The Porsche 953, a normally aspirated 911 with four-wheel drive, won the Paris-Dakar rally in 1984. This victory marked a significant achievement for Porsche and encouraged the company to set its sights higher. Porsche, with chief engineer Helmuth Bott, began work on creating a 'Super Porsche' - an all-wheel-drive, turbocharged Porsche with ride-height adjustment.
Work began on developing the 959 Group B sports car for racing, which required a minimum of 200 cars to be produced. Group B regulations limited displacement to a turbocharged powerplant of 2.85 liters. Porsche fitted their 959 was two turbochargers of differing sizes and differing intentions The smaller turbo was used for quick and initial throttle manipulation, while the larger turbo was initiated at 4,300 RPM. Total output produced by the engine was 450 horsepower, with the 158 hp/liter capacity making the highest specific output ever realized in a production car.
The transmission had six forward speeds and there four-wheel ventilated disc brakes with hydraulic assist and ABS. Top speed was achieved at 196 mph. The transaxle tube included Porsche's PSK variable-center differential, which manages the torque divisions between the front and rear axle. A second PSK is fitted in the rear axle to work as a form of limited-slip differential. This setup allowed the driver to adapt to road conditions by selecting between 'traction,' 'ice and snow,' 'wet' and 'dry' settings.
Equally impressive as the mechanical aspects of the car, the exterior design brought many firsts and some one-offs for Porsche. The rear of the car, rocker panels, fenders, and roof were comprised of composite materials. The hood and doors were made from aluminum, and the front fascia was fiberglass. The end result was an aerodynamic and rigid bodyshell.
The Porsche 959 was offered for sale to the Public beginning in 1987. In just two years, 284 customer cars were built and sold.
This Porsche 959 is a low-mileage example with just 1,250 miles on the odometer. It is finished in silver over gray leather and includes the expensive, leather trim package, which includes many leather-finished details from gauges to knobs.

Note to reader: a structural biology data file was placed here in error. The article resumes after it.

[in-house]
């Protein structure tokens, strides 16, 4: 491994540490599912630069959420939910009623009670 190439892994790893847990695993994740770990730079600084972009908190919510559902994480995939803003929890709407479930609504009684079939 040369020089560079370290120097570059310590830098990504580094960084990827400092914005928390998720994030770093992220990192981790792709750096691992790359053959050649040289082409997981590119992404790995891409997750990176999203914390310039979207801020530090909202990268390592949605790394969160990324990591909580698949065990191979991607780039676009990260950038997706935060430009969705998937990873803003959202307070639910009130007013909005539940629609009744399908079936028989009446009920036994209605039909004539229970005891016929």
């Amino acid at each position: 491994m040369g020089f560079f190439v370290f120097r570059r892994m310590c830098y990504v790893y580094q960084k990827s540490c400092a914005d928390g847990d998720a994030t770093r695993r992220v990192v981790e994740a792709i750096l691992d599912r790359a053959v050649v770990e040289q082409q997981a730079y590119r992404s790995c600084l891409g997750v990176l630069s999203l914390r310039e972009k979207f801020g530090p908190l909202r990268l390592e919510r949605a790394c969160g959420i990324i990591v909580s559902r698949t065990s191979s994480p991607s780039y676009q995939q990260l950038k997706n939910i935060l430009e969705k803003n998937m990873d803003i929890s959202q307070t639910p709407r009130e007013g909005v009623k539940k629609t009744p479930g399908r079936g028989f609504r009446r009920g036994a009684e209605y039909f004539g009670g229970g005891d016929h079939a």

The car has benefitted from a Canepa Design Phase II upgrade making it a street-legal automobile with many performance benefits. The Phase II engine system included elimination of the factory-sequential turbo system and installation of a new twin-turbo system, including new Garrett 'Disco Potato' ball-bearing turbos, redesigned waste gate with TiAL diaphragms and titanium heat shields. Camshaft timing was optimized, in addition to blueprinting all intake and exhaust-valve springs. It was given an upgraded fuel system, a modern engine management system with ADL, F1-technology engine-wiring harnesses, a high-output ignition system and various other components. It has a new stainless-steel exhaust system with Porsche original-equipment dual stainless catalytic. The entire clutch system has been modified and upgraded to improve pedal feel and actuation. The suspension was upgraded to 959 S specifications incorporating titanium coil-over springs and Canepa Design's new gas strut.
The engine now produces around 640 horsepower and 570 lbs/ft of torque. Zero-to-sixty is achieved in around 3 seconds with a top speed in excess of 200 mph.
In 2012, this car was offered for sale at the Amelia Island sale presented by Gooding & Company. It was estimated to sell for $400,000 - $500,000. As bidding came to a close, the car had been sold for the sum of $495,000 inclusive of buyer's premium.